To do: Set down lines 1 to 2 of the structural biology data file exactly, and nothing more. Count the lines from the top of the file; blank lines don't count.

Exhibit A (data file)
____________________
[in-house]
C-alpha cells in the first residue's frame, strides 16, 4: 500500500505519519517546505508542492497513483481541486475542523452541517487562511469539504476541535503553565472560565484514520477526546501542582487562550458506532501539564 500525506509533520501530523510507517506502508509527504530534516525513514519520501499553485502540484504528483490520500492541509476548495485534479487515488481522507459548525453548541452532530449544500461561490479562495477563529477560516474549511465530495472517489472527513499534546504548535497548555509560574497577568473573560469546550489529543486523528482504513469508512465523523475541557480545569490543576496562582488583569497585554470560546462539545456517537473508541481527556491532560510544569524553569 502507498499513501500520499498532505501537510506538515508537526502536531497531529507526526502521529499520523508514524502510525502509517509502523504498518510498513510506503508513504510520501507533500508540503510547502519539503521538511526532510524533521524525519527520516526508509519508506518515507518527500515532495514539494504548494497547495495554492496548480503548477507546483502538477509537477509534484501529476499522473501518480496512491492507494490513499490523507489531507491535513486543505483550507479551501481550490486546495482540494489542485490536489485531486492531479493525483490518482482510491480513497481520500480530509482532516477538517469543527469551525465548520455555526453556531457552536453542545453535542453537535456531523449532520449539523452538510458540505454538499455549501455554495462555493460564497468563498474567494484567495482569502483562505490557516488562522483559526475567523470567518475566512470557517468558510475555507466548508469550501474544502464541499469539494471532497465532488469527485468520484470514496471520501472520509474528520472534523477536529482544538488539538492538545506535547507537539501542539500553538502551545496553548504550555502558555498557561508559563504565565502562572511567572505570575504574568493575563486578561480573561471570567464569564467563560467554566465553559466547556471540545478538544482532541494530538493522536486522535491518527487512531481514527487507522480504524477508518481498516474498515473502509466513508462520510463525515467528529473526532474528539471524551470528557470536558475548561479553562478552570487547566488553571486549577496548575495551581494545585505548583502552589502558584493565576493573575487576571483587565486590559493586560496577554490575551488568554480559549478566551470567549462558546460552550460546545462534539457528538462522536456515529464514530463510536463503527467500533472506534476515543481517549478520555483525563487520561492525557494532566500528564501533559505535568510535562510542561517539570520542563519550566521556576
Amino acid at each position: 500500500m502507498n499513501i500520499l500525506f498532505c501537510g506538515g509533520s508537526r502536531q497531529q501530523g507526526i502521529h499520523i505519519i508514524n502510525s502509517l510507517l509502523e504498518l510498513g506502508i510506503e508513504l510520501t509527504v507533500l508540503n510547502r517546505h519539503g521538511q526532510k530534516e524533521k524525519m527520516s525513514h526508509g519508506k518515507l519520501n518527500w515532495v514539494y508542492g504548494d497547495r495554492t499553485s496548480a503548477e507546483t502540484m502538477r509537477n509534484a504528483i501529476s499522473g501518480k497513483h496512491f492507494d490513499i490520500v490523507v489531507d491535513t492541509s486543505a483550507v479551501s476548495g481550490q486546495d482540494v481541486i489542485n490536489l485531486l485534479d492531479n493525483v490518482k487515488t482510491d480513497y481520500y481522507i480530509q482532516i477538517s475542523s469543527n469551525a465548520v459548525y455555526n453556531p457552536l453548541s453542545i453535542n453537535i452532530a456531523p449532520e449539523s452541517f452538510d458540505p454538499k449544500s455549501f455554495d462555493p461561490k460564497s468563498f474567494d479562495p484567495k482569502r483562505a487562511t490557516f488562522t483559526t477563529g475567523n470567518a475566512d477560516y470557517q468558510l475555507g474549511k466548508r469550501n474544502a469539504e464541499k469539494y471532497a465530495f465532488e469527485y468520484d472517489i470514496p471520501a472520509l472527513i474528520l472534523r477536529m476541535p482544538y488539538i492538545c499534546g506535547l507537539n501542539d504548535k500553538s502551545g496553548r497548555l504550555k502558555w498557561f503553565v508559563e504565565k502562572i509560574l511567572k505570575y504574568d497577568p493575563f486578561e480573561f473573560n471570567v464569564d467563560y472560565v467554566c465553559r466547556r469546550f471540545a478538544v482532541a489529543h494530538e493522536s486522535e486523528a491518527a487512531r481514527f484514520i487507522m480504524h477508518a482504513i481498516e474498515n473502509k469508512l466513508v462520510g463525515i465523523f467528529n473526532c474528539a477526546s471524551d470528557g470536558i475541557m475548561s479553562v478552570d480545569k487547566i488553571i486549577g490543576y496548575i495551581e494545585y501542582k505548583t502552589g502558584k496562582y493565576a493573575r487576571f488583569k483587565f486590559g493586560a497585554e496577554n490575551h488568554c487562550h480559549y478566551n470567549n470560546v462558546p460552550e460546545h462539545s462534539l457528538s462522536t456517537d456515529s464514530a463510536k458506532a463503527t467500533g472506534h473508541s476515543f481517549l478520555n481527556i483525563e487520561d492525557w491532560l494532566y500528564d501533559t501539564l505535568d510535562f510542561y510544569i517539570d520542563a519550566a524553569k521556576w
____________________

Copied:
[in-house]
C-alpha cells in the first residue's frame, strides 16, 4: 500500500505519519517546505508542492497513483481541486475542523452541517487562511469539504476541535503553565472560565484514520477526546501542582487562550458506532501539564 500525506509533520501530523510507517506502508509527504530534516525513514519520501499553485502540484504528483490520500492541509476548495485534479487515488481522507459548525453548541452532530449544500461561490479562495477563529477560516474549511465530495472517489472527513499534546504548535497548555509560574497577568473573560469546550489529543486523528482504513469508512465523523475541557480545569490543576496562582488583569497585554470560546462539545456517537473508541481527556491532560510544569524553569 502507498499513501500520499498532505501537510506538515508537526502536531497531529507526526502521529499520523508514524502510525502509517509502523504498518510498513510506503508513504510520501507533500508540503510547502519539503521538511526532510524533521524525519527520516526508509519508506518515507518527500515532495514539494504548494497547495495554492496548480503548477507546483502538477509537477509534484501529476499522473501518480496512491492507494490513499490523507489531507491535513486543505483550507479551501481550490486546495482540494489542485490536489485531486492531479493525483490518482482510491480513497481520500480530509482532516477538517469543527469551525465548520455555526453556531457552536453542545453535542453537535456531523449532520449539523452538510458540505454538499455549501455554495462555493460564497468563498474567494484567495482569502483562505490557516488562522483559526475567523470567518475566512470557517468558510475555507466548508469550501474544502464541499469539494471532497465532488469527485468520484470514496471520501472520509474528520472534523477536529482544538488539538492538545506535547507537539501542539500553538502551545496553548504550555502558555498557561508559563504565565502562572511567572505570575504574568493575563486578561480573561471570567464569564467563560467554566465553559466547556471540545478538544482532541494530538493522536486522535491518527487512531481514527487507522480504524477508518481498516474498515473502509466513508462520510463525515467528529473526532474528539471524551470528557470536558475548561479553562478552570487547566488553571486549577496548575495551581494545585505548583502552589502558584493565576493573575487576571483587565486590559493586560496577554490575551488568554480559549478566551470567549462558546460552550460546545462534539457528538462522536456515529464514530463510536463503527467500533472506534476515543481517549478520555483525563487520561492525557494532566500528564501533559505535568510535562510542561517539570520542563519550566521556576